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8/25/2004

Taxation as Slavery

At this otherwise uninteresting post at Reason's, blog, where the comments are now closed, commenter raymond m makes the trite libertarianism that income taxes are slavery. Here is his comment in full:

slave 1. A person who is held in bondage to another; one who is wholly subject to the will of another; one who is held as a chattel; one who has no freedom of action, but whose person and services are wholly under the control of another.

slavery 1. The condition of a slave; the state of entire subjection of one person to the will of another.

2. A condition of subjection or submission characterized by lack of freedom of action or of will.

Bondage 1. The state of being bound; condition of being under restraint; restraint of personal liberty by compulsion; involuntary servitude; slavery; captivity.

Webster's Revised Unabridged Dictionary, © 1996, 1998 MICRA, Inc.

Is the taxpayer subject to the will of another? Does he have freedom of action insofar as his services are concerned? If he fails to provide the service the state requires, does he risk being wholly under the control of another?

Must he submit to the the will of others? Is he restrained, compelled?

And when the draft is reintroduced (and there is talk of this)...

Comparing taxation to slavery both demonizes a necessary government power while diminishing a real moral atrocity.

How is taxation as it is practised in most countries a "necessary government power"?

Do governments get their just powers from the consent of the governed?

The legitimate powers of a government come from putting into a common pot certain natural rights which the individual may not be able to exercise fully. The individual still holds these rights, but he lends them to his agent, the government. (Paine)

Can a government legitimately do what the individual cannot?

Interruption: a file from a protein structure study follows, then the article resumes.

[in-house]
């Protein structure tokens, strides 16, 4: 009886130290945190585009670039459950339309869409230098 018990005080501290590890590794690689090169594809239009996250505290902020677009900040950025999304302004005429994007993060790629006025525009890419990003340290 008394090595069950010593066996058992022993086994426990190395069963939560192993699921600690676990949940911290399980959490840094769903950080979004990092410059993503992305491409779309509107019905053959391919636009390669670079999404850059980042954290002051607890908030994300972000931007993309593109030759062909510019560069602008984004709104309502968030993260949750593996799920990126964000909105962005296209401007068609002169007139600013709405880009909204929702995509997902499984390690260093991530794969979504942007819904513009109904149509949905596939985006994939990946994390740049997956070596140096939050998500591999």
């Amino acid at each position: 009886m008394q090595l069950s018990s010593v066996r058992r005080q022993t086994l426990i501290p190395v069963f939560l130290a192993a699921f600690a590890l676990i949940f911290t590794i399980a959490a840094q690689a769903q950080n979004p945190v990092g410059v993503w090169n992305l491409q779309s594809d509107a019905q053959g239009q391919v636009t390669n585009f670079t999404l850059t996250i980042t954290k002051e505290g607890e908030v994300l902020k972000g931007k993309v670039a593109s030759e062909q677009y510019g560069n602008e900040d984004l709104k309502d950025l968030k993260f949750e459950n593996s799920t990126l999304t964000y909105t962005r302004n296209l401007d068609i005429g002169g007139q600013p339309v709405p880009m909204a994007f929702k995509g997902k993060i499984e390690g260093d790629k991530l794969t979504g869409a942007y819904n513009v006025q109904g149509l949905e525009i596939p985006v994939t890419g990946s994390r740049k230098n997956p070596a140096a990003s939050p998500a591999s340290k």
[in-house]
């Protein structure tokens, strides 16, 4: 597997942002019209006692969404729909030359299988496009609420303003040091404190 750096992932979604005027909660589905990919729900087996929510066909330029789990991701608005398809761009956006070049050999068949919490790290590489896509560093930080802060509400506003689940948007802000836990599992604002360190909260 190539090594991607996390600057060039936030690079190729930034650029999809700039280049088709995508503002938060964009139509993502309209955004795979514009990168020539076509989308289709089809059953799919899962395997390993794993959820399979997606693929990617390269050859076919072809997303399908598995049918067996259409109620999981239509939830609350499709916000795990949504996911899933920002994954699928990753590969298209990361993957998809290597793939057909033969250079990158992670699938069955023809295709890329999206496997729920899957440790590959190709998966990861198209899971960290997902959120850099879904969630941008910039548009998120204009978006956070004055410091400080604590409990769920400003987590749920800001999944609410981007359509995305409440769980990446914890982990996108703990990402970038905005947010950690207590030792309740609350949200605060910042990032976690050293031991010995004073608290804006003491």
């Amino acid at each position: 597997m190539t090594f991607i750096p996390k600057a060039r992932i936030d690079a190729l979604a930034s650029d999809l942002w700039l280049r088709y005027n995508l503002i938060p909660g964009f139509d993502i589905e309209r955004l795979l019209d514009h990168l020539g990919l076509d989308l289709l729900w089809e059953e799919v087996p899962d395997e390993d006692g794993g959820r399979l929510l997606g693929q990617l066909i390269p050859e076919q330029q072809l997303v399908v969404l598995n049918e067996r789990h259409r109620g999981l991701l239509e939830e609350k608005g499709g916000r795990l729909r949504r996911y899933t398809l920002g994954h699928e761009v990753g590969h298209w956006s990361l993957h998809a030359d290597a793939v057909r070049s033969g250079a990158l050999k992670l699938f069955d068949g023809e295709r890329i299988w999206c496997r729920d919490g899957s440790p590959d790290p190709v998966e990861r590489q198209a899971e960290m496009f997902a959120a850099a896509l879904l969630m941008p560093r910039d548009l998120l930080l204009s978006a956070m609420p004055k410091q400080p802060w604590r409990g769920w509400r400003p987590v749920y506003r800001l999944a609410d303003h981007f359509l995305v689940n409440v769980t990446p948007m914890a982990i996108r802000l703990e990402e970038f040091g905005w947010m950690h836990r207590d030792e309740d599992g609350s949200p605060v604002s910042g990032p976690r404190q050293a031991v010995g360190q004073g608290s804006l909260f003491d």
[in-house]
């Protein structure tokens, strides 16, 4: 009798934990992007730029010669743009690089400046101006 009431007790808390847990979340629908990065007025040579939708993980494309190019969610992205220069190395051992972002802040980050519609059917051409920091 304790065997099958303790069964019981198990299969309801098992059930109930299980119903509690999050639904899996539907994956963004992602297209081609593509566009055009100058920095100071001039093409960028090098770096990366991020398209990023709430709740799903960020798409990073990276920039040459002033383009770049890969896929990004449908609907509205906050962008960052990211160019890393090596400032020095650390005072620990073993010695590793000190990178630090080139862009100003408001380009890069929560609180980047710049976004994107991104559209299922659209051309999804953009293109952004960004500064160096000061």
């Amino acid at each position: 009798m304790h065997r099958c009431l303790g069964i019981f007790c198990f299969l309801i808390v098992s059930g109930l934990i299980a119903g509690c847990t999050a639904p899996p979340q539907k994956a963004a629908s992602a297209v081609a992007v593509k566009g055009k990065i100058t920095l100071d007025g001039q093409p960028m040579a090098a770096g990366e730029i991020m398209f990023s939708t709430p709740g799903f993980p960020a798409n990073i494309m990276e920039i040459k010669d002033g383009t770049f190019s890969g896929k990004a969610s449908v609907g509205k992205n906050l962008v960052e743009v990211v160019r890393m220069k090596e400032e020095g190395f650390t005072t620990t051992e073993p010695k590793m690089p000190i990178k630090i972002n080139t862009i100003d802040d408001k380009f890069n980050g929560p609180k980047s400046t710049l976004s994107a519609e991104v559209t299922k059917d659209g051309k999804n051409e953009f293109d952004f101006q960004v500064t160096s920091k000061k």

If an individual steals from me or forces me to work for him, isn't this an "atrocity"? If the state does it, is it any less atrocious?

Does the fact that one is not aware of the violation of his fundamental rights or acquiesces to it make the violation any more acceptable?

There are degrees of horror. I'll grant you that. But any persuasive argument in favour of the sort of taxation you people are talking about can, with little difficulty, be extended to the question of the draft. And the draft is, in my opinion, about as horrendous a moral atrocity as is possible to imagine.

Comment by: raymond_m at August 25, 2004 05:27 AM
The italicized wisdom is mine. First, an outline of the rebuttal to this argument.

1. Taxes do not violate property rights. Property rights are dependent morally on reliance interests, and actually on the provision of a government remedy for violation. There is no property right to something if the government doesn't sanction one's domain over it. Taxes do not take away a legally cognizable property. At worst, it is damnum absque injuria.

2. Taxes are in fact essential to maintain the regime of property rights. There are no property rights without government activity, and that activity needs to be funded. This is part of the rationale underlying progressive taxation: those who benefit most from the contours of our property protection regime can be fairly expected to pay for their significantly larger benefit.

3. "Redistributive" taxation is not redistributive, it alters the initial distribution. Because there was no initial entitlement to the taxed revenue, it was never distributed to the taxed person.

4. Social programs are part of the regime that strengthens property rights. All social programs have one background goal that strengthens property rights: increasing domestic stability. They have disparate particular goals that strengthen property rights: encouraging ownership, enhancing education, combating crime, improving public health. This compromise was much more clear to Scoop Jackson Democrats who used the war on poverty as an anti-communist strategy. It is the idea of interest convergence, explained by Derrick Bell.

The argument can be deepened, but it is not even particularly radical, except in the age of free-market fundamentalism, where our contingent, fairly arbitrary economic system is believed to be derived from tablet. For moderate formulations, see Sunstein and Holmes, The Cost of Rights, or Murphy and Nagel, The Myth of Ownership. Also see Hohfeld.

Now to the particulars of raymond m's argument. He begins with a definition of slavery. This is nice, but irrelevant except as a rhetorical introduction to a semantic argument.